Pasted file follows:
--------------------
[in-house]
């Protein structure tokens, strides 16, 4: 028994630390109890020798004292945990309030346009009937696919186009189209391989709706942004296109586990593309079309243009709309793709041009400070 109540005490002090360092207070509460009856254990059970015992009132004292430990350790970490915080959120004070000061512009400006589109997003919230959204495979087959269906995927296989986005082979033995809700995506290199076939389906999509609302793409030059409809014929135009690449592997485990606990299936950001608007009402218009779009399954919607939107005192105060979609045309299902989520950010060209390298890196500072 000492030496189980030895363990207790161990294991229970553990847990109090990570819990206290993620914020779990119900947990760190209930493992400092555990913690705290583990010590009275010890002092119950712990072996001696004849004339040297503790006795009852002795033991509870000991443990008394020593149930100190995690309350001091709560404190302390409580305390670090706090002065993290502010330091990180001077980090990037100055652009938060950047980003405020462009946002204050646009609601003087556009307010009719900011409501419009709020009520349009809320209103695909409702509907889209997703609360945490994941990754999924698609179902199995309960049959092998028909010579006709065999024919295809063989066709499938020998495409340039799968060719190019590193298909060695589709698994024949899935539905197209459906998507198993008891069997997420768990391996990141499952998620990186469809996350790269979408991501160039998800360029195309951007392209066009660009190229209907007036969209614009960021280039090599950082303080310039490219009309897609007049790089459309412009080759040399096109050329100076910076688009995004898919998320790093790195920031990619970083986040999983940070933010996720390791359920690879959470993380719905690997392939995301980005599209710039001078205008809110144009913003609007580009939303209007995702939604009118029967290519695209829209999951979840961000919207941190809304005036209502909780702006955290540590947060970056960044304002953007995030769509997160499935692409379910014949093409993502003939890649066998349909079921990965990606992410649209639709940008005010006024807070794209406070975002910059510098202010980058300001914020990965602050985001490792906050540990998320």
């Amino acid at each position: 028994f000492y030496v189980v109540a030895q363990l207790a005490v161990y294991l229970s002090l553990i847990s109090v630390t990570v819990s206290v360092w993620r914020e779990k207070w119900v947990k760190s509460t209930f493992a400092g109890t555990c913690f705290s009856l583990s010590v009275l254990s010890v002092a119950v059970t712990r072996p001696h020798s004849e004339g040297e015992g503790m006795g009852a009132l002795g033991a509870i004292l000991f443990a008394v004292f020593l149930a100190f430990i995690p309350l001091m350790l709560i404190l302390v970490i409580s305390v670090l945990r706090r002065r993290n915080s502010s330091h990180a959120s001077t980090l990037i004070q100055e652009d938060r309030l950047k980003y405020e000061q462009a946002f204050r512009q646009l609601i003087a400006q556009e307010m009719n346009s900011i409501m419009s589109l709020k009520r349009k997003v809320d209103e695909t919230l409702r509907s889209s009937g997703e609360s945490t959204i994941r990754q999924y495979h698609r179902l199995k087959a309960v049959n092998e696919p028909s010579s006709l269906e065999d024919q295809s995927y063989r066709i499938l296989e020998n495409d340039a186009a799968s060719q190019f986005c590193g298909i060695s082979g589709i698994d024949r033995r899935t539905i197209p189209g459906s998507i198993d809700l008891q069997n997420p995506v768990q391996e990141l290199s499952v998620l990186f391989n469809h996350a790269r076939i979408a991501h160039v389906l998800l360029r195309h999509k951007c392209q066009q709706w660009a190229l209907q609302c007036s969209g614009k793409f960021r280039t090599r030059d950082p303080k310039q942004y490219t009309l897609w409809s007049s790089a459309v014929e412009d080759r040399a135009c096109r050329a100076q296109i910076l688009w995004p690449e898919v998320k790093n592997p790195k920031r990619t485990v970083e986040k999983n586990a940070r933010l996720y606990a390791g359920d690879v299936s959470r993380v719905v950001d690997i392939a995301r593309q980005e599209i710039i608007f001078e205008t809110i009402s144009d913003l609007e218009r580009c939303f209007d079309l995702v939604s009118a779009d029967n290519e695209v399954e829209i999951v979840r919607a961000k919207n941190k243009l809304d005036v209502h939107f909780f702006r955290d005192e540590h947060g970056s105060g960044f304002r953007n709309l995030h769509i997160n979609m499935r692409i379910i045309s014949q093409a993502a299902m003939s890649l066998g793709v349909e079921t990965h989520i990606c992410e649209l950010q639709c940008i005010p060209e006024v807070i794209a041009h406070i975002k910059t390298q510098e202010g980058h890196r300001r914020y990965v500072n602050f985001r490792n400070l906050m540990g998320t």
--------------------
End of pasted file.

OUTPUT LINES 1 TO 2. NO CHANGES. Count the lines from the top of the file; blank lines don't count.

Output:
[in-house]
């Protein structure tokens, strides 16, 4: 028994630390109890020798004292945990309030346009009937696919186009189209391989709706942004296109586990593309079309243009709309793709041009400070 109540005490002090360092207070509460009856254990059970015992009132004292430990350790970490915080959120004070000061512009400006589109997003919230959204495979087959269906995927296989986005082979033995809700995506290199076939389906999509609302793409030059409809014929135009690449592997485990606990299936950001608007009402218009779009399954919607939107005192105060979609045309299902989520950010060209390298890196500072 000492030496189980030895363990207790161990294991229970553990847990109090990570819990206290993620914020779990119900947990760190209930493992400092555990913690705290583990010590009275010890002092119950712990072996001696004849004339040297503790006795009852002795033991509870000991443990008394020593149930100190995690309350001091709560404190302390409580305390670090706090002065993290502010330091990180001077980090990037100055652009938060950047980003405020462009946002204050646009609601003087556009307010009719900011409501419009709020009520349009809320209103695909409702509907889209997703609360945490994941990754999924698609179902199995309960049959092998028909010579006709065999024919295809063989066709499938020998495409340039799968060719190019590193298909060695589709698994024949899935539905197209459906998507198993008891069997997420768990391996990141499952998620990186469809996350790269979408991501160039998800360029195309951007392209066009660009190229209907007036969209614009960021280039090599950082303080310039490219009309897609007049790089459309412009080759040399096109050329100076910076688009995004898919998320790093790195920031990619970083986040999983940070933010996720390791359920690879959470993380719905690997392939995301980005599209710039001078205008809110144009913003609007580009939303209007995702939604009118029967290519695209829209999951979840961000919207941190809304005036209502909780702006955290540590947060970056960044304002953007995030769509997160499935692409379910014949093409993502003939890649066998349909079921990965990606992410649209639709940008005010006024807070794209406070975002910059510098202010980058300001914020990965602050985001490792906050540990998320």